By Contributing Writer - July 25, 2020
Health disparities are experienced worldwide. But disparities, which refers to a higher burden of illness, injury, disability or mortality experienced by one group relative to another, is not a topic often talked about with high school students.
However, Naayana Johnson says now is the right time. Johnson is entering the 11th grade at Brooks DeBartolo Collegiate High School in Tampa, Florida, and is interested in a future career in health care.
Johnson was one of 40 students from the Brain Expansion Scholastic Training (B.E.S.T) Summer Academy who participated in a virtual Moffitt Healthy KIDZ program on June 25. Traditionally, B.E.S.T. students would spend the day at the cancer center for a personalized look at STEM driven careers in health care. However, due to visitor restrictions and the COVID-19 pandemic, the program was facilitated online over Zoom.
Dr. B. Lee Green, vice president of Moffitt Diversity, Public Relations and Strategic Communications co-lead the Healthy KIDZ Health Disparities 2020 discussion alongside Dr. Clement Gwede, senior member of the Health Outcomes and Behavior Department. Gwede shared several powerful slides with the students, opening their eyes to some of the colorectal cancer mortality rates experienced amongst various ethnicities. The mortality rate for white men with colorectal cancer is 16.2%, compared to a staggering 23.2% among black men with the disease. Likewise, white women have an 11.5% mortality rate, compared to 15.2% for black women.
Gwede stressed the importance of self-awareness and diversity.
“All people aspire for optimal health, no matter their circumstances,” Gwede said. “Make a proactive effort to learn as much possible about the opportunities afforded by diversity. Be attentive to differences and nuanced perspectives that promote effective inclusion and foster successful interactions with others. Diversity is a strength, not a weakness; we must embrace it!”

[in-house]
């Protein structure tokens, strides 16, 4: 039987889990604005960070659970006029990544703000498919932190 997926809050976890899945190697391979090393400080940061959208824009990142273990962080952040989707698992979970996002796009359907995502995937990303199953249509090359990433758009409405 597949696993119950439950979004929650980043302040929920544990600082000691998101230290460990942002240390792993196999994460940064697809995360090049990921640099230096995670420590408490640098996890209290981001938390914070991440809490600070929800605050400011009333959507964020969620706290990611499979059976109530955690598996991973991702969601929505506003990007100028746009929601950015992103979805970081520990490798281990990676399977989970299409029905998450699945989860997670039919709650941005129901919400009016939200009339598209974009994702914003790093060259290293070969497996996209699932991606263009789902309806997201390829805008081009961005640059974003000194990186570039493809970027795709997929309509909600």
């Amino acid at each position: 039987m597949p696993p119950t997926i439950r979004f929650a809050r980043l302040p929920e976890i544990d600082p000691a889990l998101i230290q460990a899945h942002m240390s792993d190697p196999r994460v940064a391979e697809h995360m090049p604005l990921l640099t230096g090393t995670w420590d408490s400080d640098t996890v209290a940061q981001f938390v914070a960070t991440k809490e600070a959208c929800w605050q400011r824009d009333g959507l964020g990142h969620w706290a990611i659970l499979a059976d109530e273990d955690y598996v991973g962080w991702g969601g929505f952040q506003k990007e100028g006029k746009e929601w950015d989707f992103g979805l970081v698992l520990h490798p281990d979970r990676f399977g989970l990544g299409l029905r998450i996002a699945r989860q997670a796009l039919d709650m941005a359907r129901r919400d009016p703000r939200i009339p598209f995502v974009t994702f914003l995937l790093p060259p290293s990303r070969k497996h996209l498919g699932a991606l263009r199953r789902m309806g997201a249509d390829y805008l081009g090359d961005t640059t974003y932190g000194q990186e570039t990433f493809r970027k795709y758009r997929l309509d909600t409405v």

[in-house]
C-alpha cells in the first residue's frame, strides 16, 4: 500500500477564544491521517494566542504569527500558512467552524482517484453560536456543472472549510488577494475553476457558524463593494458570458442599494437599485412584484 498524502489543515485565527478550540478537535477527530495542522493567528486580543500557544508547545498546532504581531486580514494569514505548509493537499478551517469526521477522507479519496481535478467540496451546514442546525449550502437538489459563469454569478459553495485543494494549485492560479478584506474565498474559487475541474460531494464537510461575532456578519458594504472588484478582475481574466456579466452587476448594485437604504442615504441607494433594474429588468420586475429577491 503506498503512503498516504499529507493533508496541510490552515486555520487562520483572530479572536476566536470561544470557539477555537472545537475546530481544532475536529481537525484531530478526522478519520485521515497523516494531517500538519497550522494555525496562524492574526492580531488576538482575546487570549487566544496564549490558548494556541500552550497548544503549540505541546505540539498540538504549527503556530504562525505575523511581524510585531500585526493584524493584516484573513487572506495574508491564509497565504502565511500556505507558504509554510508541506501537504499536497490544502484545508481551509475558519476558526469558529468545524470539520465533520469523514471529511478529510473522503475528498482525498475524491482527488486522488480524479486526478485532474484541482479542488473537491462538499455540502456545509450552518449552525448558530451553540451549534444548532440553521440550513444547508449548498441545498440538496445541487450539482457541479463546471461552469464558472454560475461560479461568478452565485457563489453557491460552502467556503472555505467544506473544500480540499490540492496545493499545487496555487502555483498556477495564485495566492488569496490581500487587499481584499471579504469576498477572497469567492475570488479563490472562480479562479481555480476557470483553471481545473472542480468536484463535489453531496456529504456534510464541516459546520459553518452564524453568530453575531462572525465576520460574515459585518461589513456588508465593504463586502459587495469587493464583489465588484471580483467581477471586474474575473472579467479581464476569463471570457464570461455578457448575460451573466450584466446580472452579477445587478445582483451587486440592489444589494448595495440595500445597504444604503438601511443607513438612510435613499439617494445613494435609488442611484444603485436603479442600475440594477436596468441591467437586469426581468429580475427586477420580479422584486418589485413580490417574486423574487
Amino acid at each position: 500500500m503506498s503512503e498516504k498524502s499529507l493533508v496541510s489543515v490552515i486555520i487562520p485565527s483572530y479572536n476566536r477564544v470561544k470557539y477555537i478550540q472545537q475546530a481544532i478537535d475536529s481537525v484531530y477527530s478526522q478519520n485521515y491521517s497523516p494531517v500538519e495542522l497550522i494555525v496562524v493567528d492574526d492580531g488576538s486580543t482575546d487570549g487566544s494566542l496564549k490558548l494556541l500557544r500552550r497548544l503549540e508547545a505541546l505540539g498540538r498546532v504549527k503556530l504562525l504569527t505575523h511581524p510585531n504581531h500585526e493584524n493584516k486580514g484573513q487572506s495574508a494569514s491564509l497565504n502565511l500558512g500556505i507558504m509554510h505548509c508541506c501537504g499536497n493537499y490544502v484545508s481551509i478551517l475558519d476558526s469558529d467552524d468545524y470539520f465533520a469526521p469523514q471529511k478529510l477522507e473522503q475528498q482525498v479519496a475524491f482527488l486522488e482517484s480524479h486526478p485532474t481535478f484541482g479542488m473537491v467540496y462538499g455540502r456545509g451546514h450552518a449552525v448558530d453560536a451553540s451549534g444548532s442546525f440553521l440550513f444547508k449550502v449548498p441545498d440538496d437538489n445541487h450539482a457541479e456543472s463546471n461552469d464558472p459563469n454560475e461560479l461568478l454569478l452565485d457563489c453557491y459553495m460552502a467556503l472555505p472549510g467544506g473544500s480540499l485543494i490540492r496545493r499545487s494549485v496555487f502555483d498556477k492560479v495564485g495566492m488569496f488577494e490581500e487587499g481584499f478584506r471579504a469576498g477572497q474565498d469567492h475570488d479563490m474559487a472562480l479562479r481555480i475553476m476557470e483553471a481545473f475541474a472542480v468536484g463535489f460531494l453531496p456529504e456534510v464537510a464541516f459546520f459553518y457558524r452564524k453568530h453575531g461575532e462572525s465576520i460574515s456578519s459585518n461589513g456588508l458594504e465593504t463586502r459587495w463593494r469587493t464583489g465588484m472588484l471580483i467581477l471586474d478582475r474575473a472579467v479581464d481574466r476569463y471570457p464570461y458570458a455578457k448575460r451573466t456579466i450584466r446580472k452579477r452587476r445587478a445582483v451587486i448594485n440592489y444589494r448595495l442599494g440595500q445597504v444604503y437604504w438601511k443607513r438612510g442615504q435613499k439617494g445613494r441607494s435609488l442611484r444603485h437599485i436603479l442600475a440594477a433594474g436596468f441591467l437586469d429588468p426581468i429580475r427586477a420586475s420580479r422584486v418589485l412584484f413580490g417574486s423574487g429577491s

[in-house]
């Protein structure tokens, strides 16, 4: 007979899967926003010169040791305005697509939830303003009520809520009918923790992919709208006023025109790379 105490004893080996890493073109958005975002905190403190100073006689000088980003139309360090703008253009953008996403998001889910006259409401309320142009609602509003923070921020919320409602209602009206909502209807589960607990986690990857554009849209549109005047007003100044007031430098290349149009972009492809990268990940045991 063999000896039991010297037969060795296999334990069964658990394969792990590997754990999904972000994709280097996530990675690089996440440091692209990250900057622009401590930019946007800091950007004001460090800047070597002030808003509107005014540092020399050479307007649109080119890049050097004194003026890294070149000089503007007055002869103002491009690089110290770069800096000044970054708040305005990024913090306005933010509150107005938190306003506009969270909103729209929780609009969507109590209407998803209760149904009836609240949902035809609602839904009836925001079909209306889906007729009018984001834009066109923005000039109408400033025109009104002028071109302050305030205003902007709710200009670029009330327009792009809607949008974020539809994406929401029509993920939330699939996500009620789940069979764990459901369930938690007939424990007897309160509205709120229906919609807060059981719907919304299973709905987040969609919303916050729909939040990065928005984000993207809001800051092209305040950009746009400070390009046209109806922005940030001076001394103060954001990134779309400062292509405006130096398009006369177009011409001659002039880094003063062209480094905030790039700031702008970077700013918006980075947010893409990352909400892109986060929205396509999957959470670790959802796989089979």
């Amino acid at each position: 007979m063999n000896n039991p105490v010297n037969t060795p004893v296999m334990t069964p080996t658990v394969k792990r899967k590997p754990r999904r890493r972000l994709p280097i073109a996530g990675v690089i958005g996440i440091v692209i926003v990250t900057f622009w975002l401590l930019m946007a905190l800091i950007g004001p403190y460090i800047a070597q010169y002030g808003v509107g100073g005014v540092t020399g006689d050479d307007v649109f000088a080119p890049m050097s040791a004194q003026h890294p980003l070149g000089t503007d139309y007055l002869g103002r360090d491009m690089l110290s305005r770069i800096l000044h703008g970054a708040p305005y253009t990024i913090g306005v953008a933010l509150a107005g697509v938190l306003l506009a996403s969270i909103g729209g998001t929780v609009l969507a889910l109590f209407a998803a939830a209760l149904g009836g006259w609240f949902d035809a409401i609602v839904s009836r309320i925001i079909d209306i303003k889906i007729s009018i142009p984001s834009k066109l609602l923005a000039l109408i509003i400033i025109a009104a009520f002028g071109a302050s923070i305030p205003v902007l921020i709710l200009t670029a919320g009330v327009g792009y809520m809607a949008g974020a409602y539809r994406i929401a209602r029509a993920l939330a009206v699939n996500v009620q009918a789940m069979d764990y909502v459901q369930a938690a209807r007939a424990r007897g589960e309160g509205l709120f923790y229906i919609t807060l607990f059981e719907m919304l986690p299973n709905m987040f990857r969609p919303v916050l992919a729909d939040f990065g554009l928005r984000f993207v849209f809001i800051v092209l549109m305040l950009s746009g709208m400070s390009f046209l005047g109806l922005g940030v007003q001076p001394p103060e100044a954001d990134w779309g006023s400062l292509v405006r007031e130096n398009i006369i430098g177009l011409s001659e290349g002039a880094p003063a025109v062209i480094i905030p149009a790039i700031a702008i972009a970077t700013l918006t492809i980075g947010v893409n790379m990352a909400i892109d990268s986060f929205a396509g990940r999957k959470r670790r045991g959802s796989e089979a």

Virtual learning has become a positive means to keep youth focused on their future careers aspirations and connect them to experts in the field.
“I learned a lot about the issues that prevent people from receiving health care, such as insurance costs and transportation burdens,” Johnson said. “I will take the implications that health disparities have on people into consideration when caring for future patients.”
B.E.S.T Program Founder Dr. Dexter Frederick initially had concerns about taking his summer academy online.
“It was a difficult decision to arrange a virtual program in light of COVID-19,” said Frederick. “I was concerned about online class burnout and whether students would be interested in yet another online learning platform. Our curriculum has always focused on hands on experiences.”
But the virtual program proved to be very beneficial. It allowed the traditionally reserved students an opportunity to be more engaged in the dialogue. It also reduced costs associated with supplies, transportation, food and staffing.
Wharton High School graduate and B.E.S.T. scholar Jamelia King found the program very motivational.
“I dream of giving back to the community and helping those in need,” King shared. “I want to be my own leader and warrior.”
“It is extremely important for our next generation of healthcare professionals to be aware of the health disparities issues in our country. They will be the next leaders who will have innovative ideas that can help us reduce and ultimately eliminate health disparities,” Green added.
“You cannot put a price tag on the importance of these types of programs. We know how critical it is to expose our next generation to what is happening in healthcare. They need to not only be aware but to be prepared for the challenges that they may face in the future. These programs are critical in the development of our students.”
For nearly eight years, the Moffitt Healthy KIDZ program has partnered with B.E.S.T to create an inclusive environment for youth to learn more about careers in health care.